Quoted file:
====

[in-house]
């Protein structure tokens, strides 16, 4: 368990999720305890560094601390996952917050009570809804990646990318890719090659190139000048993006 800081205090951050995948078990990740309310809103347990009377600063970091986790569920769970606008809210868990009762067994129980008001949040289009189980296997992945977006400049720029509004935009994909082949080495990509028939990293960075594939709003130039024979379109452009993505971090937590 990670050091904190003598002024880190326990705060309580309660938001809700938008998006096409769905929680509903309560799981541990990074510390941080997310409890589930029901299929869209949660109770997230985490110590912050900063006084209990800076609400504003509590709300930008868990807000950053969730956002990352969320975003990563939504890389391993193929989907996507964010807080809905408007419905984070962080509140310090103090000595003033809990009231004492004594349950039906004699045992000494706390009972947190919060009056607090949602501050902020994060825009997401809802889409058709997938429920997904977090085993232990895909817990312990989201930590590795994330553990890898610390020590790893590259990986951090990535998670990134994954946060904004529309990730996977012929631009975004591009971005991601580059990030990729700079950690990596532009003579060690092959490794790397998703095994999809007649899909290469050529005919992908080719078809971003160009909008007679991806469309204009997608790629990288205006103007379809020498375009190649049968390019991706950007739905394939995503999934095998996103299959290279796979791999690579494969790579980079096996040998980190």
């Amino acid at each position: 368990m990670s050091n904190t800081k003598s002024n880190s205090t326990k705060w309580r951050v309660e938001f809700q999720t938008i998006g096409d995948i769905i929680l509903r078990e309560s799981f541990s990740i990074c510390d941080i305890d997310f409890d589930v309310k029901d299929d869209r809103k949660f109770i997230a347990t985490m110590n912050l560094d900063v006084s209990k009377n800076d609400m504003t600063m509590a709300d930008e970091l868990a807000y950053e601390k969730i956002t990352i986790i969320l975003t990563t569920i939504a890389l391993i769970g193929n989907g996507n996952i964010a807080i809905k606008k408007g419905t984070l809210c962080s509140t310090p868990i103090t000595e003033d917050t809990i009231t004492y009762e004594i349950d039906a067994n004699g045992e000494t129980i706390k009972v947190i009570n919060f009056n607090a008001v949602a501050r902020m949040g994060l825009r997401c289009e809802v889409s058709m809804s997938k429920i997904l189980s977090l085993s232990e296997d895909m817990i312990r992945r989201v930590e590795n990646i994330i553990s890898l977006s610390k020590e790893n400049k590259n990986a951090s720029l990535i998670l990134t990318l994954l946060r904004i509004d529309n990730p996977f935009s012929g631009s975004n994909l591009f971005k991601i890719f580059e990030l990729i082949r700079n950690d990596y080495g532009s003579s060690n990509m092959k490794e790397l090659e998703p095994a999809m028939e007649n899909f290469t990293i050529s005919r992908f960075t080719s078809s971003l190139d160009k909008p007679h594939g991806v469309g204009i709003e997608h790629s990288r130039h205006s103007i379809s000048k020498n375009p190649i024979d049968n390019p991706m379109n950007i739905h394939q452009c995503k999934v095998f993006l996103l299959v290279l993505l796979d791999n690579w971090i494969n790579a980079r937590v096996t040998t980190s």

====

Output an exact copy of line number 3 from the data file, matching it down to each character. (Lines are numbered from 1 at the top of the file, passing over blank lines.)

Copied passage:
């Amino acid at each position: 368990m990670s050091n904190t800081k003598s002024n880190s205090t326990k705060w309580r951050v309660e938001f809700q999720t938008i998006g096409d995948i769905i929680l509903r078990e309560s799981f541990s990740i990074c510390d941080i305890d997310f409890d589930v309310k029901d299929d869209r809103k949660f109770i997230a347990t985490m110590n912050l560094d900063v006084s209990k009377n800076d609400m504003t600063m509590a709300d930008e970091l868990a807000y950053e601390k969730i956002t990352i986790i969320l975003t990563t569920i939504a890389l391993i769970g193929n989907g996507n996952i964010a807080i809905k606008k408007g419905t984070l809210c962080s509140t310090p868990i103090t000595e003033d917050t809990i009231t004492y009762e004594i349950d039906a067994n004699g045992e000494t129980i706390k009972v947190i009570n919060f009056n607090a008001v949602a501050r902020m949040g994060l825009r997401c289009e809802v889409s058709m809804s997938k429920i997904l189980s977090l085993s232990e296997d895909m817990i312990r992945r989201v930590e590795n990646i994330i553990s890898l977006s610390k020590e790893n400049k590259n990986a951090s720029l990535i998670l990134t990318l994954l946060r904004i509004d529309n990730p996977f935009s012929g631009s975004n994909l591009f971005k991601i890719f580059e990030l990729i082949r700079n950690d990596y080495g532009s003579s060690n990509m092959k490794e790397l090659e998703p095994a999809m028939e007649n899909f290469t990293i050529s005919r992908f960075t080719s078809s971003l190139d160009k909008p007679h594939g991806v469309g204009i709003e997608h790629s990288r130039h205006s103007i379809s000048k020498n375009p190649i024979d049968n390019p991706m379109n950007i739905h394939q452009c995503k999934v095998f993006l996103l299959v290279l993505l796979d791999n690579w971090i494969n790579a980079r937590v096996t040998t980190s």